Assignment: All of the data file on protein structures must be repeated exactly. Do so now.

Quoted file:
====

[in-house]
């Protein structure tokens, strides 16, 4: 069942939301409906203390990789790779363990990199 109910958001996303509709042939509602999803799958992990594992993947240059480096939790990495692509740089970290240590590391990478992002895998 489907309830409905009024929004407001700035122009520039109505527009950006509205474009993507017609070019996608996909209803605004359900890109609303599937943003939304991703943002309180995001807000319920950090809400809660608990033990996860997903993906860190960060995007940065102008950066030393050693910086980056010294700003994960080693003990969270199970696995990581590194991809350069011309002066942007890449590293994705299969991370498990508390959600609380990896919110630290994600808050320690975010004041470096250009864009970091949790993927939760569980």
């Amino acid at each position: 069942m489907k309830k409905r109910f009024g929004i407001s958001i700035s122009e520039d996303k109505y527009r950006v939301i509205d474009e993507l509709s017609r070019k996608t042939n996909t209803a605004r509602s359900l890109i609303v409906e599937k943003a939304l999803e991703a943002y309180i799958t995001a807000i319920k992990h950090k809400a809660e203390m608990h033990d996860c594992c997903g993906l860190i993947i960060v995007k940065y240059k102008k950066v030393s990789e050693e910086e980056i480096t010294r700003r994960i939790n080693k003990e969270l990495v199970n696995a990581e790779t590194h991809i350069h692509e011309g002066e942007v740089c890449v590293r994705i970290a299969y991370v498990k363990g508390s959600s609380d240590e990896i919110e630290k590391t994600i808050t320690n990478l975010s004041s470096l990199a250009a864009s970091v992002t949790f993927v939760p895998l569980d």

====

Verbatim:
[in-house]
């Protein structure tokens, strides 16, 4: 069942939301409906203390990789790779363990990199 109910958001996303509709042939509602999803799958992990594992993947240059480096939790990495692509740089970290240590590391990478992002895998 489907309830409905009024929004407001700035122009520039109505527009950006509205474009993507017609070019996608996909209803605004359900890109609303599937943003939304991703943002309180995001807000319920950090809400809660608990033990996860997903993906860190960060995007940065102008950066030393050693910086980056010294700003994960080693003990969270199970696995990581590194991809350069011309002066942007890449590293994705299969991370498990508390959600609380990896919110630290994600808050320690975010004041470096250009864009970091949790993927939760569980």
């Amino acid at each position: 069942m489907k309830k409905r109910f009024g929004i407001s958001i700035s122009e520039d996303k109505y527009r950006v939301i509205d474009e993507l509709s017609r070019k996608t042939n996909t209803a605004r509602s359900l890109i609303v409906e599937k943003a939304l999803e991703a943002y309180i799958t995001a807000i319920k992990h950090k809400a809660e203390m608990h033990d996860c594992c997903g993906l860190i993947i960060v995007k940065y240059k102008k950066v030393s990789e050693e910086e980056i480096t010294r700003r994960i939790n080693k003990e969270l990495v199970n696995a990581e790779t590194h991809i350069h692509e011309g002066e942007v740089c890449v590293r994705i970290a299969y991370v498990k363990g508390s959600s609380d240590e990896i919110e630290k590391t994600i808050t320690n990478l975010s004041s470096l990199a250009a864009s970091v992002t949790f993927v939760p895998l569980d």